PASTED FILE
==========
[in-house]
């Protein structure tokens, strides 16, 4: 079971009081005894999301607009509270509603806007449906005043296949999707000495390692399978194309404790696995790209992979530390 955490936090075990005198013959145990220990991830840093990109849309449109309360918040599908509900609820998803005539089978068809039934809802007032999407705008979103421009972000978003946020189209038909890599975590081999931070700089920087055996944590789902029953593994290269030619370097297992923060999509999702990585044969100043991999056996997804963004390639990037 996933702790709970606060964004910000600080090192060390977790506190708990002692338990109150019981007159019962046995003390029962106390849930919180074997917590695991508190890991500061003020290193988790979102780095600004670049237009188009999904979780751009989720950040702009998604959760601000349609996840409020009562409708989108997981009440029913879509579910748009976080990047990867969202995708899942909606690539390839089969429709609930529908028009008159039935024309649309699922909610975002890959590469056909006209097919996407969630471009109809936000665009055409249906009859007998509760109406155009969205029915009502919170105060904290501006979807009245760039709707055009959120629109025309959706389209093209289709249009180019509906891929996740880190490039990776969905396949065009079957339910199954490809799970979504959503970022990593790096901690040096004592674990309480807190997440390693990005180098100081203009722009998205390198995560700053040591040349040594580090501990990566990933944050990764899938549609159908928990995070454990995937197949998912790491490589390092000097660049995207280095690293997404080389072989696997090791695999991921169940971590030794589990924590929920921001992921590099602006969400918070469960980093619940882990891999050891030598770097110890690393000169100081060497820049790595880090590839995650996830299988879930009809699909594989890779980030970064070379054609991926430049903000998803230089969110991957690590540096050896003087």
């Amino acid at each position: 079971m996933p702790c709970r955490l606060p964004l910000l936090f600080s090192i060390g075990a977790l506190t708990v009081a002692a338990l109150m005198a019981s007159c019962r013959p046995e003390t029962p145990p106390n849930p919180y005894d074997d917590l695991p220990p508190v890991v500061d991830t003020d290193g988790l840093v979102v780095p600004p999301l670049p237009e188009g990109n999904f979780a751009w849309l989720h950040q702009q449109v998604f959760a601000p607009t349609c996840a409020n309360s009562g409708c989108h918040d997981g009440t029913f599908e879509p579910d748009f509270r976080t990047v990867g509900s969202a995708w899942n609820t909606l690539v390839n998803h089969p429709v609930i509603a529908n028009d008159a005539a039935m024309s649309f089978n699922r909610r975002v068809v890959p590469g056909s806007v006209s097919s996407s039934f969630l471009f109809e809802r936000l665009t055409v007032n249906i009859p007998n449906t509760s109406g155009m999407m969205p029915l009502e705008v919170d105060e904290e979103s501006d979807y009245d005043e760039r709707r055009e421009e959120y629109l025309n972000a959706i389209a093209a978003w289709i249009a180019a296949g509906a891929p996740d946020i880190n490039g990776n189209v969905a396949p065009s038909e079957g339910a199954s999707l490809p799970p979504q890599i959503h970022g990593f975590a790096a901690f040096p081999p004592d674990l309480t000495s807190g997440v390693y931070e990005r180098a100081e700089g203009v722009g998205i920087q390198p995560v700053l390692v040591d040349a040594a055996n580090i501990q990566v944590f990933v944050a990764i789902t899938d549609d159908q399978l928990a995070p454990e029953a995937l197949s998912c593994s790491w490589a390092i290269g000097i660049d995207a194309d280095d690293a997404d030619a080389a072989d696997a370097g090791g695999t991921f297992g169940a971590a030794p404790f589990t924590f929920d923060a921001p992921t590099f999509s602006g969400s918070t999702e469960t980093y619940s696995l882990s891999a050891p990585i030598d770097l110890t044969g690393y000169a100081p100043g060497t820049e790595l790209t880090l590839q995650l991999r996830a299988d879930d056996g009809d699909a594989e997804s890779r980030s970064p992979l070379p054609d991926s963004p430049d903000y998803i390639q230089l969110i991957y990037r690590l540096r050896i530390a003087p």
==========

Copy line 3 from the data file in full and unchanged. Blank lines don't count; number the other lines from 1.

């Amino acid at each position: 079971m996933p702790c709970r955490l606060p964004l910000l936090f600080s090192i060390g075990a977790l506190t708990v009081a002692a338990l109150m005198a019981s007159c019962r013959p046995e003390t029962p145990p106390n849930p919180y005894d074997d917590l695991p220990p508190v890991v500061d991830t003020d290193g988790l840093v979102v780095p600004p999301l670049p237009e188009g990109n999904f979780a751009w849309l989720h950040q702009q449109v998604f959760a601000p607009t349609c996840a409020n309360s009562g409708c989108h918040d997981g009440t029913f599908e879509p579910d748009f509270r976080t990047v990867g509900s969202a995708w899942n609820t909606l690539v390839n998803h089969p429709v609930i509603a529908n028009d008159a005539a039935m024309s649309f089978n699922r909610r975002v068809v890959p590469g056909s806007v006209s097919s996407s039934f969630l471009f109809e809802r936000l665009t055409v007032n249906i009859p007998n449906t509760s109406g155009m999407m969205p029915l009502e705008v919170d105060e904290e979103s501006d979807y009245d005043e760039r709707r055009e421009e959120y629109l025309n972000a959706i389209a093209a978003w289709i249009a180019a296949g509906a891929p996740d946020i880190n490039g990776n189209v969905a396949p065009s038909e079957g339910a199954s999707l490809p799970p979504q890599i959503h970022g990593f975590a790096a901690f040096p081999p004592d674990l309480t000495s807190g997440v390693y931070e990005r180098a100081e700089g203009v722009g998205i920087q390198p995560v700053l390692v040591d040349a040594a055996n580090i501990q990566v944590f990933v944050a990764i789902t899938d549609d159908q399978l928990a995070p454990e029953a995937l197949s998912c593994s790491w490589a390092i290269g000097i660049d995207a194309d280095d690293a997404d030619a080389a072989d696997a370097g090791g695999t991921f297992g169940a971590a030794p404790f589990t924590f929920d923060a921001p992921t590099f999509s602006g969400s918070t999702e469960t980093y619940s696995l882990s891999a050891p990585i030598d770097l110890t044969g690393y000169a100081p100043g060497t820049e790595l790209t880090l590839q995650l991999r996830a299988d879930d056996g009809d699909a594989e997804s890779r980030s970064p992979l070379p054609d991926s963004p430049d903000y998803i390639q230089l969110i991957y990037r690590l540096r050896i530390a003087p």